Goshen College students join protest over Dakota Access pipeline

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Angela Miracle Gladue, center, a member of the Frog Lake First Nations, a Cree community in Edmonton, Alberta, Canada, attends a rally in support of the Standing Rock Sioux Tribe and in opposition of the Dakota Access oil pipeline, in Lafayette Park near the White House, Tuesday, Sept. 13, 2016, in Washington. The company developing the $3.8 billion Dakota Access pipeline says it is committed to the project, despite strong opposition and a federal order to halt construction near an American Indian reservation in North Dakota. (AP Photo/Jacquelyn Martin)

Students from Goshen College added their voices to the growing crescendo of criticism over a planned 1,200 mile oil pipeline.

They used reasons like “reliance on fossil fuels”, “ecological abuse”, and “disregarding indigenous people of the U.S.” to make the trek to North Dakota, students told our reporting partners at ABC 57.

The pipeline would run through North and South Dakota, Iowa, and Illinois. Energy Transfer Partners, who is building the pipeline, says it will allow the U.S. to gain energy independence.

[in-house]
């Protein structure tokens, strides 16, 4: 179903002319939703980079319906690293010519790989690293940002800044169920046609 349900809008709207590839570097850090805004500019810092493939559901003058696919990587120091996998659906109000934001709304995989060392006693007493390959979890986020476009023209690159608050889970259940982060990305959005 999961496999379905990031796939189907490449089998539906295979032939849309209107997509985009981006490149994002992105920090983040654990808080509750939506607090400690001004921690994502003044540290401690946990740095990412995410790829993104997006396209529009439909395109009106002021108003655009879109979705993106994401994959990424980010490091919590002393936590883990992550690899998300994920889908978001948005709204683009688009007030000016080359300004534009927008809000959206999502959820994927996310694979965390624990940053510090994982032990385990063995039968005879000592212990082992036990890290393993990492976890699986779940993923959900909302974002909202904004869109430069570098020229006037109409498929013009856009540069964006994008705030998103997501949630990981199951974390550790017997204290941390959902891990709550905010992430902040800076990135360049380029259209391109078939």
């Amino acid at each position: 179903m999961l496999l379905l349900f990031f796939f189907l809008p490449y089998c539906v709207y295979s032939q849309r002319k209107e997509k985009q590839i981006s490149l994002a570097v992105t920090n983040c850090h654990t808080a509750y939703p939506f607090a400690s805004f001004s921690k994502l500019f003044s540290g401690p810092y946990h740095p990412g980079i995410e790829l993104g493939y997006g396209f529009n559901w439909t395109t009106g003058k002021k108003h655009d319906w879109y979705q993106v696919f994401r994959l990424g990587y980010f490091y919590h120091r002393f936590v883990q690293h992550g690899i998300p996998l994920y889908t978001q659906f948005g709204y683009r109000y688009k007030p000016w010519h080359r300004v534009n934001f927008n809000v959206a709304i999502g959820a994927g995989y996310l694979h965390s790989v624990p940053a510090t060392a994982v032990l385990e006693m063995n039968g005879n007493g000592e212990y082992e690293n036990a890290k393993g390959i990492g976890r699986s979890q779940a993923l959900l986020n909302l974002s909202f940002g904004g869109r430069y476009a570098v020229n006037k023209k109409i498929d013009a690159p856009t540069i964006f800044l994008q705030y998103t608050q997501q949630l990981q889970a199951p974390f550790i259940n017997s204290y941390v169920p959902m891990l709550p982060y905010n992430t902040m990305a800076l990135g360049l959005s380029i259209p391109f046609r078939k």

Opponents oppose the project for various reasons. For instance, some recall a 2010 pipeline spill in the Kalamazoo River. Since then, the Environmental Protection Agency collected 1.2 billion gallons of oil from the river.

RELATED: Kalamazoo River cleanup plan prompts concerns

The Standing Rock Sioux tribe in North Dakota has sued the U.S. government. They believe the government is building this pipeline next to the Lakota Sioux reservation without talking to them first.

The pipeline could be operating by the end of the year if construction is allowed to continue.

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